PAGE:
Furumo's lonely stroll through the enchanted palace made me think of Aleksandr Surukov´s The Russian Ark where the camera in a single dolly shot leads us through room after room in Saint Petersburg's Winter Palace, while an unknown narrator who has told us he is a ghost brings us to meetings with real and fictitious people and make us witness scenes from bygone eras. Such dreamlike passages through empty or populated corridors and spacious halls within a lavishly ornated palace/hotel accompanied by the voice of an unidentified narrator is also present in Alan Resnais's equally mysterious Last Year in Marienbad from 1961.
A few months ago we invited some friends home for dinner and they brought with them another guest we had not met before. It was an elderly and lively gentleman who told us about a movie he could not forget, which imagery had become etched into his brain. That movie was Last Year in Marienbad. I laughed and said it was one of the most incomprehensible and boring films I had ever seen. My opinion was based on the fact that I and my good friend Claes sometime the early seventies in midst of our youthful arrogance had taken over the chairmanship of Hässleholm´s Filmstudio and could thereby from The Swedish Film Institute order movies we assumed could be exciting. On Sundays, our movie choices were shown at the Metropol Cinema, which was owned by the father of one of Claes's friends. Somewhere, maybe from my father, I had learned that Last Year in Marienbad was a movie that had to be seen. However, when we presented it in an initially almost crowded cinema it was soon abandoned. One by one the moviegoers left the premises, some of them muttering that it was the most boring misery they had ever seen. When the movie ended it was basically just me and Claes who were left in the cinema. An angered Claes told me that it was because of my bad judgement that we had rented a completely incomprehensible French movie, that I thus had made a fool of both of us and that people in our small town would not trust our movie choices anymore and probably would terminate their membership in Hässleholms Filmstudio.
After my prejudical outburst at the dinner in our home I at once felt quite ashamed, regretting what I had said and hoping that our guest did not feel offended. Not long after the incident I found an almost free DVD with Last Year in Marienbad in a magazine that in our neighborhood sells used stuff, mostly junk. After watching the film after more than forty years, I have to admit that either I or the film has matured – this time it came across as a masterpiece. Watching it turned into a uniquely aesthetic/visual experience. It excuded a dream's inner logic and strange displacements, where each image/scene appeared as the result of meticulous craftsmanship. The pictures emerged with a razor-sharp black-and-white sharpness, where light and shadows interacted with dolly shots, deep focus, constantly changing angles, close-ups, slow panning, repetitions and sudden cuts.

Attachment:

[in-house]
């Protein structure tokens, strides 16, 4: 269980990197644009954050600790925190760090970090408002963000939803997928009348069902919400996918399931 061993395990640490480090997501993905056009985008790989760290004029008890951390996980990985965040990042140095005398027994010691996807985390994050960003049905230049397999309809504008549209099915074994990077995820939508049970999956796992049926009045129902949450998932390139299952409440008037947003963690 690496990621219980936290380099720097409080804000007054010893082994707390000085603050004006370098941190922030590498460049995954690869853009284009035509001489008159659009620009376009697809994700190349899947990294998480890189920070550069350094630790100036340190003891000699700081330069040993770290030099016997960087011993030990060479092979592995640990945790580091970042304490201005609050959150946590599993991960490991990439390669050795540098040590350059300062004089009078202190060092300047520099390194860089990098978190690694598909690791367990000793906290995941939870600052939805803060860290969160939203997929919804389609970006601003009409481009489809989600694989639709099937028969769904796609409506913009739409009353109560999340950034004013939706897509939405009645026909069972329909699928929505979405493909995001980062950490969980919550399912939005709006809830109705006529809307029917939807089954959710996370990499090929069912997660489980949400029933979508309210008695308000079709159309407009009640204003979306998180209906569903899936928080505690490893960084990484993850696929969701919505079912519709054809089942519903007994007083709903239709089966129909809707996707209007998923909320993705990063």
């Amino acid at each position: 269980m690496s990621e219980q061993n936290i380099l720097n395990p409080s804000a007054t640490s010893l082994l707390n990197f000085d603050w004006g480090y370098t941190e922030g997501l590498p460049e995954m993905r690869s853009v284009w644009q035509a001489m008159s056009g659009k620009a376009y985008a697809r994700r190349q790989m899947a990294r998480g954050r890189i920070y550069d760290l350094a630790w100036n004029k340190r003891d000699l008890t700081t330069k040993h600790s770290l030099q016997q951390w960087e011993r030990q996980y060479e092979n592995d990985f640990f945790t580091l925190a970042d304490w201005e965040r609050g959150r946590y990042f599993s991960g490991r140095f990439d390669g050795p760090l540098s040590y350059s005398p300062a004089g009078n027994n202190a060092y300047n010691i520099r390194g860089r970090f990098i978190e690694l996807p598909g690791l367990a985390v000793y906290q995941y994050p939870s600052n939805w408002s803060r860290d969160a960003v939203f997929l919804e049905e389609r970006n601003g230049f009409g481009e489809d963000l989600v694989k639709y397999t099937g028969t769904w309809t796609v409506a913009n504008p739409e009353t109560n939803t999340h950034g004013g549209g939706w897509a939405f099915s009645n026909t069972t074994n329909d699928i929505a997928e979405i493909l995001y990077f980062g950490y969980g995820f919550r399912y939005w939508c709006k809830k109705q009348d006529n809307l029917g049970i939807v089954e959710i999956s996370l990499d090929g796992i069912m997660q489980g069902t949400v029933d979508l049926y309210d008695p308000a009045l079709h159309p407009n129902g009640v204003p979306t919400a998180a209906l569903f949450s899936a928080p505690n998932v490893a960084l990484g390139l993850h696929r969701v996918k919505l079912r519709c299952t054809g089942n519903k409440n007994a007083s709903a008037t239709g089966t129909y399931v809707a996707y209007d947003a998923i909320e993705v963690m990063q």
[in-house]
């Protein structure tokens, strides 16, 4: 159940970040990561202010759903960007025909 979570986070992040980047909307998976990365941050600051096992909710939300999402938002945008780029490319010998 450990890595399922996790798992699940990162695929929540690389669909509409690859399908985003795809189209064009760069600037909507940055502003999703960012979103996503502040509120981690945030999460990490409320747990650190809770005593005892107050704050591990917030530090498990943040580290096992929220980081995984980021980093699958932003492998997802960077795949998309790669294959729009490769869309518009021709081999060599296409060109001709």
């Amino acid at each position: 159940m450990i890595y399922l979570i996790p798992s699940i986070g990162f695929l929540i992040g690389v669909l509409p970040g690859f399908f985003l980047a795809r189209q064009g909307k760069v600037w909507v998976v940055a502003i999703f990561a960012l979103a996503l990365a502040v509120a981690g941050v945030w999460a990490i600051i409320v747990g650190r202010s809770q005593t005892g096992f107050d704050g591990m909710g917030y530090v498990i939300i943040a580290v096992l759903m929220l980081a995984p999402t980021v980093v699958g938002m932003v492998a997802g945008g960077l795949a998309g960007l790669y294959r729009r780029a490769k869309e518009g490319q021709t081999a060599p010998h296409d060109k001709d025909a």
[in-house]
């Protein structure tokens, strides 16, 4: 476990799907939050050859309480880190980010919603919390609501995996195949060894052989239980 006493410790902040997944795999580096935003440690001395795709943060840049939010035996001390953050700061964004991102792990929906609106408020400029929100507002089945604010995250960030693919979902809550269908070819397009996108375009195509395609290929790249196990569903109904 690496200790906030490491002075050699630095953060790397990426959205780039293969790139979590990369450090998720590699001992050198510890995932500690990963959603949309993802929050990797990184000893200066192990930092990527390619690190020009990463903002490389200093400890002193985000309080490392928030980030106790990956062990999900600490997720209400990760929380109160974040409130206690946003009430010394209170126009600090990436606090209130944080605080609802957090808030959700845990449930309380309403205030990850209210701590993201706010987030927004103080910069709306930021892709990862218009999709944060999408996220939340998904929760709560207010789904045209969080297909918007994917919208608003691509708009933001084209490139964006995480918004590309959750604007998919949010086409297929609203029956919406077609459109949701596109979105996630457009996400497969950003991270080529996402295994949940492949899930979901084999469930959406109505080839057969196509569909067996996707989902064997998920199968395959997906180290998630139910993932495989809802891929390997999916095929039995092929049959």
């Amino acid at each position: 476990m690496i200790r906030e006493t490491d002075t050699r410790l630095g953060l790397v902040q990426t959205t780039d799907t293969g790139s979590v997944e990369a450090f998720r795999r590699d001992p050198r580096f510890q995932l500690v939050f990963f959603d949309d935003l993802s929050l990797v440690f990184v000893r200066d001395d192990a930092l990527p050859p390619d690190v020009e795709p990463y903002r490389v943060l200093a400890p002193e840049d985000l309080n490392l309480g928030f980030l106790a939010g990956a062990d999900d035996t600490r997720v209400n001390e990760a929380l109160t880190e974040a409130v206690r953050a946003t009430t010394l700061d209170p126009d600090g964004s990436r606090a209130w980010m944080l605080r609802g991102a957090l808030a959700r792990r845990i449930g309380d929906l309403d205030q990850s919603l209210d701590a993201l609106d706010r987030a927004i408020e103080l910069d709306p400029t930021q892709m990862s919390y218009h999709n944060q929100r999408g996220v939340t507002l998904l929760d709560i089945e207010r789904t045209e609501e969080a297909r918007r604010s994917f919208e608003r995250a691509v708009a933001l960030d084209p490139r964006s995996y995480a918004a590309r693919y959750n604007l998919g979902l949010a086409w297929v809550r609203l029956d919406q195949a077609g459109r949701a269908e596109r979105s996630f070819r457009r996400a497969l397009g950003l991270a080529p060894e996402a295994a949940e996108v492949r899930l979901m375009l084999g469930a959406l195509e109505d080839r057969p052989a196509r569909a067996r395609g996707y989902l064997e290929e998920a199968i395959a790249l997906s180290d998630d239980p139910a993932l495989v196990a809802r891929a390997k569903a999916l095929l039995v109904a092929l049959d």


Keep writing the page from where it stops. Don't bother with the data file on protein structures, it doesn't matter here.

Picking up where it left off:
As in a dream, the surroundings of a scene played out inside the same room could almost unnoticed change place and looks; a mirror turned into a framed panting, a black dress became white, people changed places without moving, or remained in exactly the same position outdoors as they had in a preceeding indoor scene. With small, ever-changing variations, similar scenes were repeated time and time again. The actors said their lines not as if they were talking to each other, but to someone outside of the picture, people finding themselves inside or even outside the room. We all become observers, both moviegoers and actors, as in a dream we are all unable to control the course of events. We enter into another person, witnessing a difficult-to-understand, confusing mix of memory flashes and longer passing moments. We are forced to perceive the world through an unknown narrator's far from reliable viewpoint, incompatible memory images that do not correspond to any logic, or even comprehensible course of events.
Writing about Last Year in Marienbad makes me remember another unexpected mentioning of that odd film. While studing at Lund University I did for several years live in a student corridor where I became a good friend with a Peruvian, Felipe Zapata Avalos. We used to sit and talk in the common kitchen during evenings and nights. For some reason, Felipe who had lived some years in Paris, told me about his fascination with Last Year in Marienbad, not least because the script had been written by Alain Robbe-Grillet. This intrigued me. One or two years before I was talking to Felipe I had written a novel, which by a reviewer had been dismissed with the statement that my book was ”totally incomprehensible” and that ”the only good thing about Lundius's novel is that it has only one hundred pages”, he added that it appeared as if I had been inspired by Robbe-Grillet. I had actually never read a word by that author. When I told Felipe about the nasty review he laughed and told me that Robbe-Grillet had written the screenplay for Resnais's film and that this famous representative of Le noveau roman had been inspired by a novel that like mine only had a hundred pages - La invención de Morel, written by Jorge Luis Borges´s good friend Adolfo Bioy Casares. Felipe told me that this novel told a story about an alienated man, who within an unfamilar and utterly strange environment tried to make contact with an inaccessible woman, this was strangely enough also part of the ”plot” in my novel. I became intrigued, but at that time I did not know any Spanish and therefore, to my great disappointment, I could not read the novel Felipe presented me with.